WHY DO FARMERS keep so much junk? Spotting old cars, trucks, tractors and ancient combines parked in the fields, I'd think, Why don't they haul that stuff away?
I think differently since we moved to the country. Too often, I've tossed away an old screw, bolt or nail only to find I need it to fix something the very next day. I have to climb in the truck, drive to town and spend $15 in gas to buy a 10-cent item. Like my neighbours, I now keep anything that might prove useful somehow, sometime.
Take Brian, who has lived down the road for nearly 20 years. He has acquired practically every tool known to man, because you never know what might be necessary.
Recently, my wife, Jackie, bought a beautiful antique piano stool with a round seat that swivels for height adjustment. The weld attaching the metal post to the seat had broken, and I had no clue how to fix it. After a little brain scratching, the dust-covered light bulb above my head sputtered on, flashing Brian can fix anything! I called him, and within 10 minutes he'd fired up his gear and repaired the stool. I got my first welding lesson, too. Don't glance at the welding arc unless you like polka dots on everything you see.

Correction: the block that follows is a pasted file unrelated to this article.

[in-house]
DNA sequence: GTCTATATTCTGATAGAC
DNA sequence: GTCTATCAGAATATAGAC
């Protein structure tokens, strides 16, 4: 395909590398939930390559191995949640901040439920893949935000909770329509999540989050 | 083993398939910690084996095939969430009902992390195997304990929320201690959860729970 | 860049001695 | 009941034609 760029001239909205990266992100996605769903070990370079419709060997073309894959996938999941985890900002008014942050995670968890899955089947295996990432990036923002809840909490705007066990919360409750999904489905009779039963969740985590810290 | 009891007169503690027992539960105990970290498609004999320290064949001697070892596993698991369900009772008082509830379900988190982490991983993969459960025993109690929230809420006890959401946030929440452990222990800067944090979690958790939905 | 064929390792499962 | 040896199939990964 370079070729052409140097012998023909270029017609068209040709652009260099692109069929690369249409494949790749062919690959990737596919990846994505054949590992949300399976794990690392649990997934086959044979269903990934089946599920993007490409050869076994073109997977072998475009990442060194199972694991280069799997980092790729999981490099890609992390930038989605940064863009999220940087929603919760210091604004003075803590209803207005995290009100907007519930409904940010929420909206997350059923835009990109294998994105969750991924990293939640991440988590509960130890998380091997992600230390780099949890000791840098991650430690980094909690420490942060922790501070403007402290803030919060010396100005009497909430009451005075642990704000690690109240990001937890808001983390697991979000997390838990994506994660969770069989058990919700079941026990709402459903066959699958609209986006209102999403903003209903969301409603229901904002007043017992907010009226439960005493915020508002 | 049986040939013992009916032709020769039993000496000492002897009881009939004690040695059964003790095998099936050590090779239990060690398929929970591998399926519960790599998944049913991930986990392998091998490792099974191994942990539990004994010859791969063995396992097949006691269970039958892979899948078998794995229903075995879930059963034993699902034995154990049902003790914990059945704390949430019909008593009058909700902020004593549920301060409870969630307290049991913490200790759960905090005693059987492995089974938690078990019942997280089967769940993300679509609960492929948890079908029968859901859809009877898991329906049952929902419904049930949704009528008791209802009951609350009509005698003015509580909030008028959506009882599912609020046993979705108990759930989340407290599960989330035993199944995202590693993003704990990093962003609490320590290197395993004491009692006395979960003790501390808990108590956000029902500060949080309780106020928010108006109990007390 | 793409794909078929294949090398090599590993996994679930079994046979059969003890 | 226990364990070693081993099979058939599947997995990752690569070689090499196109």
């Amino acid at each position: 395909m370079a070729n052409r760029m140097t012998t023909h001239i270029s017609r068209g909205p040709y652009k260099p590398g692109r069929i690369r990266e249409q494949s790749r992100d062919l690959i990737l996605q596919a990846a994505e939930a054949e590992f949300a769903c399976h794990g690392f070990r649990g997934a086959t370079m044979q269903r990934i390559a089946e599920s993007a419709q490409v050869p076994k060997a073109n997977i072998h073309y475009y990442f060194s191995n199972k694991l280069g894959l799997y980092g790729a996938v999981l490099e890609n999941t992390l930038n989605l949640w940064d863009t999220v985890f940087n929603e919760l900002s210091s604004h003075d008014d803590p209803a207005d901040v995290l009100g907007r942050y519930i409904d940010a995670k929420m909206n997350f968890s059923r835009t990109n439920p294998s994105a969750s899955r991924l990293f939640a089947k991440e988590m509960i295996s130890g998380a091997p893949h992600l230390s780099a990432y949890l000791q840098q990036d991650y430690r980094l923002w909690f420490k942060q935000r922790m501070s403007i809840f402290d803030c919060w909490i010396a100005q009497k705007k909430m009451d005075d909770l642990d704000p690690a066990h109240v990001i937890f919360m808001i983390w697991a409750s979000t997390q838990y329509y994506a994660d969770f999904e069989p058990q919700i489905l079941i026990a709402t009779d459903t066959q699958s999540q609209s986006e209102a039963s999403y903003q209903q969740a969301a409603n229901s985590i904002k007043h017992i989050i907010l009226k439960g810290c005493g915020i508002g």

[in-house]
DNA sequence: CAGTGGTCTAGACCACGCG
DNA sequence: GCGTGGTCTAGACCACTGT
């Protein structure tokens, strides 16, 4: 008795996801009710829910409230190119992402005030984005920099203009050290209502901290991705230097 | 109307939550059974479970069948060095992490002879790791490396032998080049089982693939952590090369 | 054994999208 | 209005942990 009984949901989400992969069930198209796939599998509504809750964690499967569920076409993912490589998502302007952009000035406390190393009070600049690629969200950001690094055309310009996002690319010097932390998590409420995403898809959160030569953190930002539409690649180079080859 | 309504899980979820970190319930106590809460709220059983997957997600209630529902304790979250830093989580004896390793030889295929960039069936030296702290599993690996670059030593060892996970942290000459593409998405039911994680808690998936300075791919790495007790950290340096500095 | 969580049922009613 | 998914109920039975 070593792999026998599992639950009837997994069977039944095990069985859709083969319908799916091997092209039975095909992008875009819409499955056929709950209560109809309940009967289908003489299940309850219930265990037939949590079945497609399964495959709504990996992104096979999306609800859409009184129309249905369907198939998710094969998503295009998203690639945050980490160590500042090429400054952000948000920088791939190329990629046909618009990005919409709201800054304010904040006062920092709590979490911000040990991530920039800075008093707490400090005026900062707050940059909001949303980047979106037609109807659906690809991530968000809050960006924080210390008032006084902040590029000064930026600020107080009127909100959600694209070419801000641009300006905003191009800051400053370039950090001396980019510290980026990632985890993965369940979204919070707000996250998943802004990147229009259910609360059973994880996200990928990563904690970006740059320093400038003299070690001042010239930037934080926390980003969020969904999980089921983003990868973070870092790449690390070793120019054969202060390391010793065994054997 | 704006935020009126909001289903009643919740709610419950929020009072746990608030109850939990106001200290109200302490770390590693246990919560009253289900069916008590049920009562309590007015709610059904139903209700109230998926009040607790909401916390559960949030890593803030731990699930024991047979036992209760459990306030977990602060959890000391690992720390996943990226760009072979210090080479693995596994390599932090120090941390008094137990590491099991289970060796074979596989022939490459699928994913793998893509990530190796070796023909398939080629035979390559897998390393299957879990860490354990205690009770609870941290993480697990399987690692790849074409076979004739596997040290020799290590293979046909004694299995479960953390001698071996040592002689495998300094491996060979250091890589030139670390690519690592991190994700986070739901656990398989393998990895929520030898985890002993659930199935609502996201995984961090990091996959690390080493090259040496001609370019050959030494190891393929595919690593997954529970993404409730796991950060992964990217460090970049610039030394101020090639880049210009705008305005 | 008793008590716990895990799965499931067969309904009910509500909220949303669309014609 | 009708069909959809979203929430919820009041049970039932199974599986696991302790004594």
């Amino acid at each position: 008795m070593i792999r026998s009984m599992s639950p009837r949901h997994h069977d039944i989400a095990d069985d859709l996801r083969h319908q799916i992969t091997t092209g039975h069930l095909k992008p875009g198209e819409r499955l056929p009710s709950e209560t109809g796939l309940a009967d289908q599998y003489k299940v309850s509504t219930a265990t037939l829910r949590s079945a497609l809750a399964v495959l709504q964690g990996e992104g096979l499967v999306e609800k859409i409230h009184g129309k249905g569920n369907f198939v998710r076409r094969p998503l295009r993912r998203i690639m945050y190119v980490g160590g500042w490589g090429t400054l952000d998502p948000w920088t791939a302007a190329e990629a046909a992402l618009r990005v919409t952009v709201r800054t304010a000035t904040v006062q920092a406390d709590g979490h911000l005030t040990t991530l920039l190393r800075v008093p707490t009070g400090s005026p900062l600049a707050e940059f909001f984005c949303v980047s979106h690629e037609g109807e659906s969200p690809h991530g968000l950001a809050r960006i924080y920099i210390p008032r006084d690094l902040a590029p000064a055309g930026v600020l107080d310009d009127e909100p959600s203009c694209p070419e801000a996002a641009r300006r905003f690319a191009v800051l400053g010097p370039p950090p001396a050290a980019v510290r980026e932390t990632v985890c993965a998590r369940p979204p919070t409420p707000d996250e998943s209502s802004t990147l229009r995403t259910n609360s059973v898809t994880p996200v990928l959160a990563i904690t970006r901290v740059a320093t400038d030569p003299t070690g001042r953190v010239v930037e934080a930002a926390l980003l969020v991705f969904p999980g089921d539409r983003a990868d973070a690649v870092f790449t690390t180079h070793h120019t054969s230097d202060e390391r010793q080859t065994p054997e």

Neighbour Ross also collects things. He raises horses on his property and has an array of permanently parked vintage cars, trucks and tractors. If it's nuts, bolts or washers you're after, he's the man. With all his tool sheds and outbuildings, you'd think he'd need a map and a compass to find anything. But he knows exactly where that oddball little cotter pin is, the one he pulled off a 1945 Massey tractor years ago. He's better than any hardware store.
Inspired by these guys, I'm keeping everything. I realized the benefits last summer when I sheared a bolt on my riding mower. The thread on it was finer than on any bolt I could find. I imagined I'd have to place a special order and wait weeks for delivery. Then I peeked in my old toolbox. Eureka! Stuck in a greasy corner under a morass of ignition wires was the very bolt I needed. I'd saved it years earlier from my 1970 Rambler. I don't know why I kept it. Maybe I knew I was destined for country life. When I slid the bolt into the mower linkage, it fit perfectly. I could ride again.
Now I'm taking a second look at everything we're prepared to toss. Jackie says her car is dying, and she wants to trade it on a new one. I think we should just park it in the yard next to the old trailer. Who knows when those car parts might come in handy?